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TrumpCare Based on Medicare-for-All?

January 16, 2017

By Joe Rothstein

In my novel, “The Latina President and The Conspiracy to Destroy Her,” I imagine U.S. President Isabel Aragon Tennyson, a Democrat, stealthily engineering a Medicare-for-all amendment into a Republican plan to repeal the Affordable Care Act. In one quick stroke, the Republicans get the repeal they’ve long wanted, but are stunned to find that the replacement is actually a single payer plan.

Could President Donald Trump turn out to be a reality version of my fictional President Tennyson?

I offer this possibility as a backdoor shameless commercial to encourage you to buy my book (It’s available as an E-book and paperback on Amazon) and as a logical extension of Trump’s description of the replacement plan he says he’s developing.

Here are some comments from Trump’s weekend interview with the Washington Post: “We’re going to have insurance for everybody. There was a philosophy in some circles that if you can’t pay for it you can’t get it. That’s not going to happen with us.“ People covered under the law “can expect to have great health care. It will be in much simplified form. Much less expensive and much better.”

True, Trump also is quoted in this interview as saying, “I don’t want single payer. What I do want is to take care of people.”

Thanks to the Republicans’ never-ending fixation on repealing Obamacare we know quite a bit about health insurance economics and alternatives. Among those truths is that achieving health insurance for everyone, including the high-cost ill, requires more expensive premiums, not cheaper ones. Unless, that is, private insurance profit is removed from the equation.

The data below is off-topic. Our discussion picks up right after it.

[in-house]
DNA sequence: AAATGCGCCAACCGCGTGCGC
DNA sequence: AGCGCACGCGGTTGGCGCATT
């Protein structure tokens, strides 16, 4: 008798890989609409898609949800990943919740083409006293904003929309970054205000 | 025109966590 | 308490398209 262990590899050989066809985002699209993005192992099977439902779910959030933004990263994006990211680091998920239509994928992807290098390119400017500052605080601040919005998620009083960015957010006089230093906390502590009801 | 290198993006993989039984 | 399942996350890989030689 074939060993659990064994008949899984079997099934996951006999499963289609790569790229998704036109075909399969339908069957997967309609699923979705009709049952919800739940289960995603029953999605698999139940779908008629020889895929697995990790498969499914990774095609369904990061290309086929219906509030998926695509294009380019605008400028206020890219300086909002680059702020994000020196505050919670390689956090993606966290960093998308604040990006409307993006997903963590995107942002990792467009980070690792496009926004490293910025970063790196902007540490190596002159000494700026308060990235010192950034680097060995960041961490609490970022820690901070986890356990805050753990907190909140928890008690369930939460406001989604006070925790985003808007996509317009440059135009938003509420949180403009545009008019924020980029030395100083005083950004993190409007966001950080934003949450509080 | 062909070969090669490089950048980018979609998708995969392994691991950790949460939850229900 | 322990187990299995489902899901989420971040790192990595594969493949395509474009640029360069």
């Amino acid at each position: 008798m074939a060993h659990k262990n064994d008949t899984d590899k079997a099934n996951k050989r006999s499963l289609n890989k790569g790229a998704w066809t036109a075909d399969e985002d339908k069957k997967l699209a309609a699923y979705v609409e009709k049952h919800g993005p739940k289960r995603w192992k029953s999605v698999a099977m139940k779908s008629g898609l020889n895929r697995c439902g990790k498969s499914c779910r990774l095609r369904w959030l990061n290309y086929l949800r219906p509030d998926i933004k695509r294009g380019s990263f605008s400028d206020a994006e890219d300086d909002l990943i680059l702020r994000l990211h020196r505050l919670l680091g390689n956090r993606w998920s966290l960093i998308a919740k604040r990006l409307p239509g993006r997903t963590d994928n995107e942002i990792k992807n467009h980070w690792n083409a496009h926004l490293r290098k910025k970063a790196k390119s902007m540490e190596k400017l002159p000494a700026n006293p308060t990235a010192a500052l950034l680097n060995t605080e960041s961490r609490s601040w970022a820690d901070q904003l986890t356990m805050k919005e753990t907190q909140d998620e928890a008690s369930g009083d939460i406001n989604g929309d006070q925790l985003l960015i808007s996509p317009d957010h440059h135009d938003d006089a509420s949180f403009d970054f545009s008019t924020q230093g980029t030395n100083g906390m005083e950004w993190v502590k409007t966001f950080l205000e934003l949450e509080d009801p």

Trump may say “I don’t want single payer,” but that’s easily fixed. Just don’t call it “single payer.” Let’s call it TrumpCare.

Medicare, the system that for decades has served everyone aged 65 and older, is delivered through the private medical industry---the doctors, the specialists, the hospitals, the device manufacturers and others. The federal government sets what it considers reasonable rates for these services, pays about 80 percent of the costs, and handles the bill-paying paperwork. For those who can afford additional private insurance to cover the 20 percent gap and enhanced coverage, there are plenty of private plan alternatives.

One way or another, the federal government already pays about 65 per cent of the nation’s health care costs. Health policy experts estimate that that percentage would increase to 80 per cent with Medicare for all.

What would be the public’s reaction to a TrumpCare plan based on Medicare for all? Here are some striking numbers from a recent University of Maryland survey that give us a clue. Respondents favored repeal of the Affordable Care Act by a 59-31% margin. Then the survey asked the same respondents whether they favored or opposed repeal of some specific features of the act. Take a look:

Prohibiting insurance companies from denying coverage to patients with pre-existing conditions
Repeal: 19%
Left as it is: 66%

Allowing adults under the age of 26 to stay on their parents’ health insurance plan
Repeal: 23%
Left as it is: 63%

Requiring businesses and companies with more the 50 full time employees to offer health insurance coverage
Repeal: 27%
Left as it is: 55%